Campaigners have welcomed a decision to remove the skeleton of an 18th century man with gigantism from public display at a London museum.
The remains of Charles Byrne, who was 7ft 7in (2.31 metres), had been on show at the Hunterian Museum at the Royal College of Surgeons of England in central London.
But the museum has said the self-styled “Irish Giant” will not be part of the collection when it reopens in March after a five-year, £4.6-million ($5.7-million) refurbishment.
Thomas Muinzer, a senior law lecturer at Aberdeen University in Scotland, called the decision “wonderful news”.
But he said the development was only a “partial success”, as Byrne himself wanted to be buried at sea, to prevent anatomists using him for study.
In 2011, Muinzer and Len Doyal, a medical ethicist, published a paper in the British Medical Journal, calling for Byrne’s final wishes to be respected.
“Byrne’s remains ought to be buried at sea or at least be withdrawn from public display,” they wrote.
The British writer Hilary Mantel, who died last year and wrote a 1998 fictionalised portrait of Byrne called “The Giant”, had also backed the campaign.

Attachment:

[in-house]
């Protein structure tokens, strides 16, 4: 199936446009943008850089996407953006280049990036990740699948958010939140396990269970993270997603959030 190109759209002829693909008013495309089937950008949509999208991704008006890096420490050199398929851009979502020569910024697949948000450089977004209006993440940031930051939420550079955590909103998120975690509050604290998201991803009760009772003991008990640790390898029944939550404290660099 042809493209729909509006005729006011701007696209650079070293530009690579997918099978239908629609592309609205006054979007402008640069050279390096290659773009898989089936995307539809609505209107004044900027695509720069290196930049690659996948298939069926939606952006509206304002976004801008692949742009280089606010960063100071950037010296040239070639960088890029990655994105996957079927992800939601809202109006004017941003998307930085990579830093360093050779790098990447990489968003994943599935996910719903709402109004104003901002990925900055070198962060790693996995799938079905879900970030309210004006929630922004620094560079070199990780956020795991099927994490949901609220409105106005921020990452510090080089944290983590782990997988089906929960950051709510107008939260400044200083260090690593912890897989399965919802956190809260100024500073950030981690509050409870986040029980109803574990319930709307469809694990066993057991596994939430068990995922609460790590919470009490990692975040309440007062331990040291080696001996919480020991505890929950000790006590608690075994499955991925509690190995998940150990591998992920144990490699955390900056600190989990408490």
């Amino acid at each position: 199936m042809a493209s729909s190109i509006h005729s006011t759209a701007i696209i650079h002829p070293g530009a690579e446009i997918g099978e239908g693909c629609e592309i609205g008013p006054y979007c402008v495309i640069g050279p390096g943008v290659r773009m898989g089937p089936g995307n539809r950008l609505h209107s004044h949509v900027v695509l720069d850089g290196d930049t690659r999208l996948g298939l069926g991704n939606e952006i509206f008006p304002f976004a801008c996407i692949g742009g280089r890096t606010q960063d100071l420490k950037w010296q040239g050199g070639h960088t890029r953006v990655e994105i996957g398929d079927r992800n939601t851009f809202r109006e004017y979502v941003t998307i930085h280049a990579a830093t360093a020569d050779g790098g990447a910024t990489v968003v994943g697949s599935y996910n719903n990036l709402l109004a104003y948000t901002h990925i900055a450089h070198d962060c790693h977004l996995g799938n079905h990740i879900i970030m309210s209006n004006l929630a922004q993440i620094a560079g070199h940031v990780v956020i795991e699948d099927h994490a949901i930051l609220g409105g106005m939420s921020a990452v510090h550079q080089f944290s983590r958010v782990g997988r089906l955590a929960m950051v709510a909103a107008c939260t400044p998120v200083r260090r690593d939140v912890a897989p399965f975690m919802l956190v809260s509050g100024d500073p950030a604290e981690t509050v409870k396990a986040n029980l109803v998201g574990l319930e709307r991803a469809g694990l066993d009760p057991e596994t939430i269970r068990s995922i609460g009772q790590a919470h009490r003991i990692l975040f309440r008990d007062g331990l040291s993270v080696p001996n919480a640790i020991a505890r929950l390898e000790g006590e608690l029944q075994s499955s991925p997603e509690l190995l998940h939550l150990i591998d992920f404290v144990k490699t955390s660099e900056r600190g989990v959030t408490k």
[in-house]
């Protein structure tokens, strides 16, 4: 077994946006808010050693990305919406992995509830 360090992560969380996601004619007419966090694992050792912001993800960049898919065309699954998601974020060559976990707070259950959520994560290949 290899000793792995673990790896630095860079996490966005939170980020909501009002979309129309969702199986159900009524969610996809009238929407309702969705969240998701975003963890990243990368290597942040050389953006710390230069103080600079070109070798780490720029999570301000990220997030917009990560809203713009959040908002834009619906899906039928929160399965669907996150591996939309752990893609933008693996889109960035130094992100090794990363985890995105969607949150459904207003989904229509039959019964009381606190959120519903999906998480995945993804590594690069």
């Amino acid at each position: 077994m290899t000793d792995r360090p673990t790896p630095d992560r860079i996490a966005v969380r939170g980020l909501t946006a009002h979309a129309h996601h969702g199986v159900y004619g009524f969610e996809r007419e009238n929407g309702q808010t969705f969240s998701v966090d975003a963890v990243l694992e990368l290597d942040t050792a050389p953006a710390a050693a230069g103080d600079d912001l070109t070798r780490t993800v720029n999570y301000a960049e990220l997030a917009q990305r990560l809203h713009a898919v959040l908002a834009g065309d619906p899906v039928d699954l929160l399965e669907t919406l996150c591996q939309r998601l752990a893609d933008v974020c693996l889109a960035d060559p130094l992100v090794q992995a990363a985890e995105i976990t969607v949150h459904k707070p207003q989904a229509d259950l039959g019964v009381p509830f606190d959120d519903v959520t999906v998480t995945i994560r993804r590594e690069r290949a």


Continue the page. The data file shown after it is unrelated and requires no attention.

RCS England said last week that trustees of the collection had discussed the “sensitivities” of keeping and displaying Byrne’s skeleton during the closure.
The skeleton was acquired after Byrne’s death aged 22 in 1783 by the eminent surgeon and anatomist John Hunter.
Before he could be buried, Hunter paid Byrne’s friends £500 — the equivalent of £60,000 today — for his body.
The decision comes as museums in the UK and around the world are reassessing the provenance of their collections.
The Hunterian is due to begin a new programme later this year “to promote new research and explore issues around the display of human remains and the acquisition of specimens” during the British colonial period.
Hunter and others in the 18th and 19th century “acquired many specimens in ways we would not consider ethical today”, it added.
A decision has been made to only make the skeleton only available for “bona fide medical research” into gigantism.
Muinzer said it had already been extensively studied and its complete DNA extracted, but scientific understanding of the condition remains limited and people still suffer from it today.
As a result, Byrne’s last wishes — which RCS England said are well-documented but anecdotal — should be respected, he added.
“We don’t have to worry about the resurrectionists and grave robbers now thank goodness,” he added.